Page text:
The latest from Kevin Smith signals something of a return to form and a bit of a surprise. After all this was the man who felt so dejected by the film biz that he pretty much checked out after his mixed, “self-published” effort, Red State (2011), and retreated into various cultish, fan-adoring safe havens—podcasts and AMC’s tediousComic Book Men. Of course, Smith’s sloppy commercial outings preceding Red State—Cop Out and Zack and Miri Make a Porno—probably had something to do with it, too. That all said, the one thing about Smith that’s always been consistent beyond his whiny mewling, has been his snarky resilience—and that’s a good thing, because Tusk, despite being the WTF film event of the year, pays dividends for those with acquired tastes.
The film, a hefty slab of comedy atop a serial killer thread, alleges to be based on “actual events.” Those being that Smith got his hands on a posting by a lonely older seafarer in Canada who was offering free room and board for anyone willing to hang out and wear a walrus suit for a few hours a day. On-air, the quirky post got spun into a plot brainstorming session which in turn launched the social media campaign, #WalrusYes. The response not only birthed Tusk, but, purportedly, a whole True North trilogy to go with—or offset—Smith’s breezy Jersey assemblage (Clerks, Mallrats and Chasing Amy).
Which brings us to Wallace Bryton (Apple pitchman Justin Long), an arrogant shit who co-hosts the wildly popular Not-See Party (Nazi, get it?) podcast, which essentially showcases stupid human tricks. Wallace’s latest endeavor sends him off to the Great White North to interview the “Kill Bill Kid” (a Tarantino fan who accidentally took off his leg with a samurai sword), but things don’t quite work out, and as a result, Wallace answers that “posting,” hoping the old coot has some tales of outré to entertain. The eccentric recluse in question, Howard Howe (scene chewer Michael Parks) lives in a big stately manse in the middle of nowhere and is confined to a wheelchair, but after one cup of “delicious” tea, it’s Wallace who finds himself in the wheelchair.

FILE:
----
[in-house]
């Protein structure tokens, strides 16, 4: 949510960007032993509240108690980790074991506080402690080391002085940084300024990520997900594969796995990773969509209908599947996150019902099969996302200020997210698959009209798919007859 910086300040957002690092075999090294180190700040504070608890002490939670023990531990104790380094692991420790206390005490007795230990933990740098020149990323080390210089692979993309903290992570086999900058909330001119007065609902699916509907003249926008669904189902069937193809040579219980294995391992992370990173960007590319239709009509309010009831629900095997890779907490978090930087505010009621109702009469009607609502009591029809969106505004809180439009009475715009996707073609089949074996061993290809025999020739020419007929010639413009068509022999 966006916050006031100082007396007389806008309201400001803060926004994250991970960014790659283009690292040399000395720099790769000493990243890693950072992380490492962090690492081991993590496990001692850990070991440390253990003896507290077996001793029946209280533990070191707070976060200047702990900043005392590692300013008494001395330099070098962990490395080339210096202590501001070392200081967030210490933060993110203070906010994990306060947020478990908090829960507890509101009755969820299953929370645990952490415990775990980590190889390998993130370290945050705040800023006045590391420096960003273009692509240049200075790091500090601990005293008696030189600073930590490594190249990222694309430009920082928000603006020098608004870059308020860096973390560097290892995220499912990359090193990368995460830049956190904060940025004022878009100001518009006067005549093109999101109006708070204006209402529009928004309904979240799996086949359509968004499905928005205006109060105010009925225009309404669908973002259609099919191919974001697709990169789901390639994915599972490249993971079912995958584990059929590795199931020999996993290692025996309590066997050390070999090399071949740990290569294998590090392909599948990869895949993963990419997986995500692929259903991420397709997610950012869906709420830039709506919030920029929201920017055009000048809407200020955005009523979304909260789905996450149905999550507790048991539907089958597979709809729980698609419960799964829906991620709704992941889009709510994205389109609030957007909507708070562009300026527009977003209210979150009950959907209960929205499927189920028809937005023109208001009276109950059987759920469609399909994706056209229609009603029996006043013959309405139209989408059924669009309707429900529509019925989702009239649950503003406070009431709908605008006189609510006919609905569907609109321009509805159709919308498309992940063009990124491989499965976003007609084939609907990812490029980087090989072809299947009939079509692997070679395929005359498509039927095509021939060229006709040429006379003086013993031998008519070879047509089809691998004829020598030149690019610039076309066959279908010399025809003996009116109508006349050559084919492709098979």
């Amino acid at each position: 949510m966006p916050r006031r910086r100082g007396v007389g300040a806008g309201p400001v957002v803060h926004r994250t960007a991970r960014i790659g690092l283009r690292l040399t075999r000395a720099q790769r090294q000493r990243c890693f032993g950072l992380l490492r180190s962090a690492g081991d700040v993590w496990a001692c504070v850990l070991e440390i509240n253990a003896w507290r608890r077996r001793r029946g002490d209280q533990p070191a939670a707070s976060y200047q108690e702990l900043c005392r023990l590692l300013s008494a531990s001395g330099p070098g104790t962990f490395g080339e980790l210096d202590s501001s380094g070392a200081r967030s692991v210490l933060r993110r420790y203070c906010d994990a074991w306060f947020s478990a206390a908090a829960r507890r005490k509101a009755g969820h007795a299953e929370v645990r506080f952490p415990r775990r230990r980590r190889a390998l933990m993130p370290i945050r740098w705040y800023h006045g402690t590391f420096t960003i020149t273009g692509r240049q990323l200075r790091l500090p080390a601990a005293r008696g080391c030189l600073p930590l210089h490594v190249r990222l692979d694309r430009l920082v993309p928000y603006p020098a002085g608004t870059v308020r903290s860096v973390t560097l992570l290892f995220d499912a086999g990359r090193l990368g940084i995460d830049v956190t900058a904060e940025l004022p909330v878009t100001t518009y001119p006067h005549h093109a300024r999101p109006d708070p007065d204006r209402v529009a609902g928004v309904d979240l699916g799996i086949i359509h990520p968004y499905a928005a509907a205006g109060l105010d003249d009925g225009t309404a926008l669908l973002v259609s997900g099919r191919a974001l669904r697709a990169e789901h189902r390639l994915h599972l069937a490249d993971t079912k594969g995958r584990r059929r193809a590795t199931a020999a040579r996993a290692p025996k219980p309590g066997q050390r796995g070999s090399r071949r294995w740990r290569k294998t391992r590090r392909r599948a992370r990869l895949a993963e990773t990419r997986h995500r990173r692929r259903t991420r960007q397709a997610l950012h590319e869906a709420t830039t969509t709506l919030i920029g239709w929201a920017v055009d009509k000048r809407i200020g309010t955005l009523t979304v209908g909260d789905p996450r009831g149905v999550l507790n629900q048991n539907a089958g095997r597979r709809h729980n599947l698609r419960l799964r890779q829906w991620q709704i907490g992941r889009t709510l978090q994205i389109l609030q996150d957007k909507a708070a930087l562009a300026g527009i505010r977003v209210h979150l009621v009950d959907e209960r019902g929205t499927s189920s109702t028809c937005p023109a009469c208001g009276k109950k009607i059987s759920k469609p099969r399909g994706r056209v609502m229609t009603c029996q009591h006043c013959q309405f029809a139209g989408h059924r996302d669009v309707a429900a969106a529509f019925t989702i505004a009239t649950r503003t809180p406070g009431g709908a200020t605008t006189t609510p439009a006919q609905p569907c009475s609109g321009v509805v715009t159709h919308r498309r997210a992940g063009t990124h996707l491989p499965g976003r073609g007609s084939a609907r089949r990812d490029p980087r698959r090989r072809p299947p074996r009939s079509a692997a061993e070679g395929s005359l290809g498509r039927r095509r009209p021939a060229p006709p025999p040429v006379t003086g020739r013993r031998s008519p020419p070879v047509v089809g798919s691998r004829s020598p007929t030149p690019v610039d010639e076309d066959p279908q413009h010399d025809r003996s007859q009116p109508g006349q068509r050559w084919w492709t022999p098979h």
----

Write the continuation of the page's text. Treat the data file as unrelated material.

It’s here that we depart from most anything that’s ever been affiliated with Kevin Smith and move dangerously close to The Human Centipede and Boxing Helenaterritory. Beyond saying that a surgical metamorphosis takes place, I won’t detail anymore about Wallace’s ordeal, other than, for being such a raging asshole, he does in fact earn our sympathies by the end—a real tribute to both Smith and Long for making such a trick work. And thankfully. too, Smith does what Kevin Smith does, which is some droll situational shenanigans that become the lite in the darkness, such as the flashback to Wallace receiving a send-off blow job from his girlfriend (Génesis Rodríguez) that never quite has a happy ending (think of snow balling in Clerks) or Wallace’s arrogant ignorance about the significance of hockey in Canada when talking to a customs officer. Other small details like Haley Joel Osment (now filled out and frat boy-esque) as Wallace’s co-host who more than watches over Wallace’s girl while he’s away, add layers beyond the pat macabre plot driving Tusk. The biggest left-field change-up however, (and at this point in the media spin, no longer a giveaway) comes in the form of a heavily mustached Johnny Depp as Guy Lapointe, an alcoholic ex-homicide detective haunted by the specter of Howe’s past victims. The performance is more Canadian Columbo or Inspector Clouseau than Brad Pitt’s tormented dick in Se7en—and it appears that Mr. Lapointe will be back in Smith’s next True North installment, Yoga Hosers.
All these pieces—Long’s wide performance, Smith’s deft little ditties (including the use of the very Fleetwood Mac song you’d expect) and Depp’s delirious cameo—work solidly on their own, but when sewn together, garish seams and ugly staples often disrupt the confluence. It’s as if Smith made two movies with some of the same crossover characters and created a third in the editing room. The securing anchor through it all however is Parks, taking a slice-thin role and turning it into a fully seasoned hock. There’s no hesitation in his descent into the weird. He submerges and becomes. Tusk’s other great asset is the fantastic special effects and makeup work by longtime movie vet Robert Kurtzman.
Tusk is indeed far from Smith’s beloved mall and convenience store, but it does bare enough of the director’s irreverent snark and cynicism to make long-suffering Smith aficionados sing, or at least bark like a tooth-walking seahorse.